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Plot (調査区)

Mount Usu / Sarobetsu post-mined peatland
From left: Crater basin in 1986 and 2006. Cottongrass / Daylily

Sample-based (incidence) data: A common form of data in biodiversity surveys. The data set consists of a set of sampling units (such as plots, quadrats, traps, and transect lines). The incidence or presence of each species is recorded for each sampling unit.
Plot: a measured area of land → rectangular plot = quadrat (s.s.)

Quadrat (方形区): a square (sensu stricto) or rectangle (sensu lato), marked by stakes and/or frames to measure abundance within a given area.

Quantitative evaluation: plot size is one of the most important decisions for the surveys of plant communities, because the size influences the analyses and interpretations.
  • point quadrat
  • quadrat (方形区): frame that is laid down to mark out a specific area of the community to be sampled
  • belt transect

Quadrat methods

Estimation of abundance, such as cover, density and height within quadrats. By monitoring quadrats, we can detect temporal changes in vegetaiton (LTER).
When we set up quadrats, we have to mention three characteristics.

[ permanent plot | LTER | field equipment ]

  • alignment of quadrats (random, regular, or arbitrary)
  • quadrat size (and shape)
  • number of quadrats

Toposequence and chronosequence

  1. Toposequence
    Vegetation changes over space - assumed to mimic time
    Ex. glacier, riverside, bogs, and sand dunes
  2. Chronosequence
    Sample in habitats of different ages or inferred ages
    array data by ages
    array data by species composition - indirect ordination
    array data by other methods (e.g., environmental conditions)
    repeatedly sample same habitat by non-disturbance methods

Optimal size of quadrats (in Hokkaido)

These values are for vegetation survey. When we have different reseach objectives, the size should be changed depending on the purposes and costs.

Theoretical decision

making species-area curve

Empirical decision (for vegetation survey)

Roughly saying, the size is consistent with the vegetation height.
Physiognomy                 Vegetation   Size (m)
                            height (m)

Moss / Lichens              < 0.05       0.1 × 0.1
Short grassland             < 1          1 × 1
(annual grassland)
Tall grassland              < 2          2 × 2
(perennial grassland)
Shrub                       < 4          5 × 5
Young forest (sub-forest)   < 8          10 × 10
Mature forest               ≶ 8          20 × 20


Belt transect (帯状区)

Belt transect on Mount Soranuma
Belt transect (bisect method): a Betula ermanii forest near Masumi Pond on Mount Soranuma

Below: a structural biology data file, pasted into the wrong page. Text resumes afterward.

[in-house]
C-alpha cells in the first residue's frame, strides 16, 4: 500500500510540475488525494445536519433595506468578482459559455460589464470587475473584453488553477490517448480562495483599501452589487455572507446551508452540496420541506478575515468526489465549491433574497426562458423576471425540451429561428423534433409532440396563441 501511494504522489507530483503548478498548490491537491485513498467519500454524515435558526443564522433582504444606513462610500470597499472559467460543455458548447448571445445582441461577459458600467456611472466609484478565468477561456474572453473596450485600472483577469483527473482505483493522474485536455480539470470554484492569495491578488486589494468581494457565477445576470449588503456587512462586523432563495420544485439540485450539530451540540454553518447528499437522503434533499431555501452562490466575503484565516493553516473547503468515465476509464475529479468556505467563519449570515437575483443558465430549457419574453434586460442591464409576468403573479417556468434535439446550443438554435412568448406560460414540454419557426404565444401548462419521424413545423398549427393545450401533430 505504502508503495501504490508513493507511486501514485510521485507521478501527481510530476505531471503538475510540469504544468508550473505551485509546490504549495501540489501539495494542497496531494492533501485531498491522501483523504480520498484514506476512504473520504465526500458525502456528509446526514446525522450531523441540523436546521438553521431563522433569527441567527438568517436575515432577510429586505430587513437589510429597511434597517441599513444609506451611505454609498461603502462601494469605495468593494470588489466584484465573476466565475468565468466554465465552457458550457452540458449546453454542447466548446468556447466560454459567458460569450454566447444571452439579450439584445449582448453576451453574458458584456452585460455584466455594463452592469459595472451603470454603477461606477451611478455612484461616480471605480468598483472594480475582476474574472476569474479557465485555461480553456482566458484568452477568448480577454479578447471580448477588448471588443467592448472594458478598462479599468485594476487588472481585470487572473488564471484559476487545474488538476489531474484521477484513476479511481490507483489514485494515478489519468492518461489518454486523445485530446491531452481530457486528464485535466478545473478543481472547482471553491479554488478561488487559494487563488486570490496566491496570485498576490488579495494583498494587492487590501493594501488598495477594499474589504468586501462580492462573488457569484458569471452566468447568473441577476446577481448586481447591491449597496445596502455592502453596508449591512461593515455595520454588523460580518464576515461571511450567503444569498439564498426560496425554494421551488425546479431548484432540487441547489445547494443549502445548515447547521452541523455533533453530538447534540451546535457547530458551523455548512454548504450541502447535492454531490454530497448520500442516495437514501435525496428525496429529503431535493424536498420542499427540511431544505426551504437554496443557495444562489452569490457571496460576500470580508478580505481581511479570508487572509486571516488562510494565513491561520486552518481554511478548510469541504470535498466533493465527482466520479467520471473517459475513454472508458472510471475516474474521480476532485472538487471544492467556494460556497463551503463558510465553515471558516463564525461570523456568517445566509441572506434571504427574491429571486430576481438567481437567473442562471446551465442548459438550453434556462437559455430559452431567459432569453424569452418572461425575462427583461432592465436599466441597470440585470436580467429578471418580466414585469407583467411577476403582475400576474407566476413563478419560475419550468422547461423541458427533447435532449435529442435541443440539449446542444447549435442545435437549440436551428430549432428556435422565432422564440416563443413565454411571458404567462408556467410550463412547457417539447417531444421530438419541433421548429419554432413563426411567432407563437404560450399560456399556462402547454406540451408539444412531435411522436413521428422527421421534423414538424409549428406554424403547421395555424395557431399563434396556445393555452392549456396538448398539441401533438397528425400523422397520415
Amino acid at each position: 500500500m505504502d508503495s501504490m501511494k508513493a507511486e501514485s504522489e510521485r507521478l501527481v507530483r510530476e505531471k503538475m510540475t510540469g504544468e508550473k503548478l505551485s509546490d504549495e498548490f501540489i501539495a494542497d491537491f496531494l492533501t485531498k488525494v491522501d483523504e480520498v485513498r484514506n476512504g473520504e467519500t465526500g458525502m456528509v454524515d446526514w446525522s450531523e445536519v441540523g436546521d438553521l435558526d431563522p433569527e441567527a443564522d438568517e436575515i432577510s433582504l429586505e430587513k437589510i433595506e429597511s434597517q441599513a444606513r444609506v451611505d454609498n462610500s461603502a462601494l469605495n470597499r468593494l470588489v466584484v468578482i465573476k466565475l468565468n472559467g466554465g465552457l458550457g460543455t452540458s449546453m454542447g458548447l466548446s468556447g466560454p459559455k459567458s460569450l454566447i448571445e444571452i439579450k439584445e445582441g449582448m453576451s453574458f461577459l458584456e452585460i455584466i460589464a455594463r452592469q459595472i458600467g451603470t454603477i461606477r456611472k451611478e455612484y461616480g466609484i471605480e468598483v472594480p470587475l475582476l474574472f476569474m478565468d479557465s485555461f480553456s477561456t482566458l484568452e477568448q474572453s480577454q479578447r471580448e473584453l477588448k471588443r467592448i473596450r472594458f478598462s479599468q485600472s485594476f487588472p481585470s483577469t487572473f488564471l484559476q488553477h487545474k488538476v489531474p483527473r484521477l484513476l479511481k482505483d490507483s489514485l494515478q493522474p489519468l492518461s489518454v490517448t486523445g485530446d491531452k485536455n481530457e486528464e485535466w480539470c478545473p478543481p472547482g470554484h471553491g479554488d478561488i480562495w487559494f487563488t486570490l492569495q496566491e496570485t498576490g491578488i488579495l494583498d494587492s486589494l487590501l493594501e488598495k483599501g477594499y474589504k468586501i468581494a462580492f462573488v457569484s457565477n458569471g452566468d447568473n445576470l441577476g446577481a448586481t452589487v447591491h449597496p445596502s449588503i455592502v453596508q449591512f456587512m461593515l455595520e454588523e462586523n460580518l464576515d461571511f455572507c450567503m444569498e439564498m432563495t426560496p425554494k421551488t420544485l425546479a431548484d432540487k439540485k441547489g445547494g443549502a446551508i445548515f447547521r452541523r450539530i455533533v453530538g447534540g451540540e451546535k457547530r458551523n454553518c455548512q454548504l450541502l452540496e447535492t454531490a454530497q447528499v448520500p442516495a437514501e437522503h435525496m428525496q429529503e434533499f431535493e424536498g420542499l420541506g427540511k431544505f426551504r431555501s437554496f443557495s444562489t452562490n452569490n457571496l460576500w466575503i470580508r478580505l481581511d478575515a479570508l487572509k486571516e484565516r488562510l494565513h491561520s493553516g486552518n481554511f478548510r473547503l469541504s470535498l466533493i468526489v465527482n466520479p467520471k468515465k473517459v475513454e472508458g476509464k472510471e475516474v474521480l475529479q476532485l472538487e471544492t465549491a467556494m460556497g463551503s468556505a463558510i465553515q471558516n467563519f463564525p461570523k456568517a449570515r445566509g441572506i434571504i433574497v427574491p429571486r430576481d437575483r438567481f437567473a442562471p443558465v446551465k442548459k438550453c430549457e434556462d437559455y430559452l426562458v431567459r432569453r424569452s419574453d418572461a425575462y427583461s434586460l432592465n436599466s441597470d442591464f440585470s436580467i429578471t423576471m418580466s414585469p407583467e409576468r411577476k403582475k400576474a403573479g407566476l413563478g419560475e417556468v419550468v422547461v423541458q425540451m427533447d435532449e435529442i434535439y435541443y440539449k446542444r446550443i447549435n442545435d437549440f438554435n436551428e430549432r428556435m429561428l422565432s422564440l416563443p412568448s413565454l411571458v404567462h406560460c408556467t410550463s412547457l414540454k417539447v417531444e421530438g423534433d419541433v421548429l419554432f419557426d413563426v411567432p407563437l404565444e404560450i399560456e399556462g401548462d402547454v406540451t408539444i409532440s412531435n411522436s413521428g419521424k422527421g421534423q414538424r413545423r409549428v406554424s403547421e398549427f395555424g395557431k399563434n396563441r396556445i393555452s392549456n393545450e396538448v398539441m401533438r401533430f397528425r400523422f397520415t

belt transect
ag: Acer ginnala var. aidzuense, am: Acer mono, eo: Euonymus oxyphyllus, fm: Fraxinus mandshurica, kp: Kalopanax pictus, mb: Morus bombycis, mk: Magnolia kobus var. borealis, pa: Phellodendron amurense, qm: Quercus mongolica var. grosseserrata, sr: Sambucus racemosa ssp. kamtschatica, ud: Ulmus davidiana, vw: Viburnum wrightii
Keiteki Wood surveyed in 1984.
Belt transect in taiga
Bisect mode: Piceetum montaum - an European alpine spruce forest, Piceetum hudsonianum - a taiga in northern Canada (lichen forest), Piceetum marianae - Piceetum ericaceum on a peatland in northern Canada. [left] community structure, [right] reproduction (Dansereau & Lems 1957)

Permanent plot (永久調査区)

Why do we need permanent plots in the study of long-term vegetation dynamics? (Bakker et al. 1996)
Obtaining external and internal causes of succession
Confirming the pathways of succession directly

Chronosequence (クロノシークエンス) is not enough to understand successional change because site history is so often important (Pickett 1989)

Nature conservation
The geographical distribution of permanent plots (quadrats) in the Netherlands (Smits et al. 2002) → 70 years of permanent plot research in the Netherlands
Most long-term ecolgocial researches (LTER) have been conducted by permanent plots.

Permanent plots I have monitored

Long-Term Ecological Research, LTER (長期生態学研究)

1980: US LTER Network was founded in USA.
1993: International LTER (ILTER) Network was founded in 1993, following LTER and others.


  1. Necessity of databse for long-term researches
  2. Necessity of intercommunion on the database
Open-access database of biodiversity time series, following the guiding principles of FAIR data (Dornelas et al. 2017)